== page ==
Eczema is a term for “inflammation of the skin.” Inflamed skin is itchy, red, swollen and flakey. In extreme cases it can even crack, weep and blister. Dermatitis is another name for eczema. Eczema and dermatitis are synonyms and used interchangeably.
Dermatitis can have many causes. These include allergic reactions, irritation, prolonged exposure to heat and moisture, prolonged exposure to dryness (winter), and genetic factors. For now, we will focus on rashes caused by allergic reactions.
Allergic contact dermatitis
The intense itching and blistering of allergic contact dermatitis can occur after contact with a substance that causes an allergic reaction. This substance is referred to as an “allergen.” These reactions typically appear within a few days of exposure. The reacting person must be exposed on a prior occasion for the reaction to occur.
Common allergens include: nickel, rubber, antibiotics, poison ivy, hair dyes, preservatives, chemicals used in clothing manufacturing, natural oils, ingredients in skin care products, and many others. Last week we looked at allergic rashes caused by exposure to nickel and rubber products. This week we will review other causes of allergic skin dermatitis.
Hair and clothing dyes
Most people can dye their hair without any problem. Paraphenylene-diamine (PPD) is a common ingredient in many permanent hair colors that acts as a potent allergen. PPD is commonly mixed with peroxide to activate.
Be sure to always do a small spot test with any permanent dye to make sure that you are not allergic. Most temporary colorants can be tolerated, but they still need a pre-test. Some people may also react to dyes found in some clothing.
Also, a distant relative to PPD is the anesthetic PPD. About 20 percent of people allergic to PPD have allergy problems with anesthetics like benzocaine. Henna tattoos may also now contain PPD and cause allergy problems.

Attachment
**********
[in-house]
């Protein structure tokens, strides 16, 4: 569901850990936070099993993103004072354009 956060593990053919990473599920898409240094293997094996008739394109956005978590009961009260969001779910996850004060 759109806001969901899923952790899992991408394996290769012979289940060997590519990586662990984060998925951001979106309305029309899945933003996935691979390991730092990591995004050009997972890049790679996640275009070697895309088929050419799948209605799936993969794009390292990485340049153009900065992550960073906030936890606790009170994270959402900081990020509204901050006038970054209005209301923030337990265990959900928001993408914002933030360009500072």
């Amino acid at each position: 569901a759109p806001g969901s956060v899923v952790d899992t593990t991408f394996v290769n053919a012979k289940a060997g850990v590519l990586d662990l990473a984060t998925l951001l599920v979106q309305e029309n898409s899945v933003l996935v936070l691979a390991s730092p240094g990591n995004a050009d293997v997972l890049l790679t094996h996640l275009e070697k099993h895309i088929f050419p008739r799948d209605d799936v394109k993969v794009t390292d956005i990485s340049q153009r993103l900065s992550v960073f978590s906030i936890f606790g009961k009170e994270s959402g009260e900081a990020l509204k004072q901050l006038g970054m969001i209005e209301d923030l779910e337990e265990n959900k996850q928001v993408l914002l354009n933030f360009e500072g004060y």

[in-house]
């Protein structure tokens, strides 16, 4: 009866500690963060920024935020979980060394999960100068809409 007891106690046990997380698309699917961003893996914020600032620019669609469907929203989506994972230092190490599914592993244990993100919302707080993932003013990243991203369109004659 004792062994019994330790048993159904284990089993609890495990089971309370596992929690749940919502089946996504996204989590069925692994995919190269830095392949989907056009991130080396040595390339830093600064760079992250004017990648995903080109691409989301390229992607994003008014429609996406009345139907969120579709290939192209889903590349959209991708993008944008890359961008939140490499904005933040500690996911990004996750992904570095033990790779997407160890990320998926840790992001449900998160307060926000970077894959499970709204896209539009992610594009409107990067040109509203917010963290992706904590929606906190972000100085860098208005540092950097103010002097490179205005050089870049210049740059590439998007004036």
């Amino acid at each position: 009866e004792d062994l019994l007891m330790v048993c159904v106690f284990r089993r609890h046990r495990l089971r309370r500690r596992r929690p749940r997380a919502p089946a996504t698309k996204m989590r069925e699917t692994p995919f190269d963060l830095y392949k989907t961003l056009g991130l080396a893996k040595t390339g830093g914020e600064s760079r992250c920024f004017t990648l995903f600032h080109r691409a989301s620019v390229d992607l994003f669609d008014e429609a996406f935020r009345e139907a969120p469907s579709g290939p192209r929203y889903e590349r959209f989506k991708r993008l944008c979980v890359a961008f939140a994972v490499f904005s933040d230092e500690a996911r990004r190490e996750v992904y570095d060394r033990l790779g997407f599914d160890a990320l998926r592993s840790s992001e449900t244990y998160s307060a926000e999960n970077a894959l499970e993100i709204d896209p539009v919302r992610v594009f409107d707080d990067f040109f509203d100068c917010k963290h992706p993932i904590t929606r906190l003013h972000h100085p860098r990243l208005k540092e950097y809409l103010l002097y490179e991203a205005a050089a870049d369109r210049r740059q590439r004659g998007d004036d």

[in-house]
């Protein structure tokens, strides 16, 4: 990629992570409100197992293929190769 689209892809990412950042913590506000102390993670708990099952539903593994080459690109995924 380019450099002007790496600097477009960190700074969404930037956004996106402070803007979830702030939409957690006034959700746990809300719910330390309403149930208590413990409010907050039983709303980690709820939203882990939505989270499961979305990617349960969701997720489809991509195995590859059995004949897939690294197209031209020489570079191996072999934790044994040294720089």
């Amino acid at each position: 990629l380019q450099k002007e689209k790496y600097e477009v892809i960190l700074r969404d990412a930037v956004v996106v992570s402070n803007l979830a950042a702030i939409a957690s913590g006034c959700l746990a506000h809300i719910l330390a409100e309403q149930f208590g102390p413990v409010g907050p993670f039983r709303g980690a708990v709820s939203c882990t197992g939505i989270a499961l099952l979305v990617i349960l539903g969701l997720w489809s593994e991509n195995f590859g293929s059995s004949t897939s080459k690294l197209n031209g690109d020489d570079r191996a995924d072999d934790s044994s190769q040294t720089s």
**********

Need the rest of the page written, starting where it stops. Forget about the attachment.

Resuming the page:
Triple antibiotic ointment contains bacitracin, neomycin and Polymyxin B. All of these can cause allergic reactions, but most commonly either bacitracin or neomycin. The longer one uses these antibiotics, the more likely one is to develop an allergy to them. Consult with your dermatologist before using any over-the-counter topical antibiotic, especially long term.
Skin care products
Perfumes, fragrances, creams, lotions, and cosmetic products may cause allergic contact dermatitis. Some allergies are a result of the chemical used to fragrance a product; others may be from the ingredients used as preservatives in the product. Although many products will proclaim that they are “fragrance free “or “unscented,” they rarely are.
It is easy to determine if you can tolerate such products: Put a small amount, twice daily, on your forearm for 3-5 days and if no rash forms, it is a good indicator the product is safe for you to use without an allergic reaction. More extensive allergic contact testing can be done by your dermatologist.
Chromates contain chromium and are common sources of allergic contact dermatitis. Chromates are found in cement, match tips, leather tanning, some paints, and products that combat rust. Because chromates are found in so many products, many occupations can experience chromate allergies.
There are now hundreds of pigments used in the tattoo industry, but some of the common color pigments in tattoo ink that cause allergies are:
- Red: Cinnabar
- Yellow: Cadmium
- Blue: Cobalt
- Green: Chromic oxide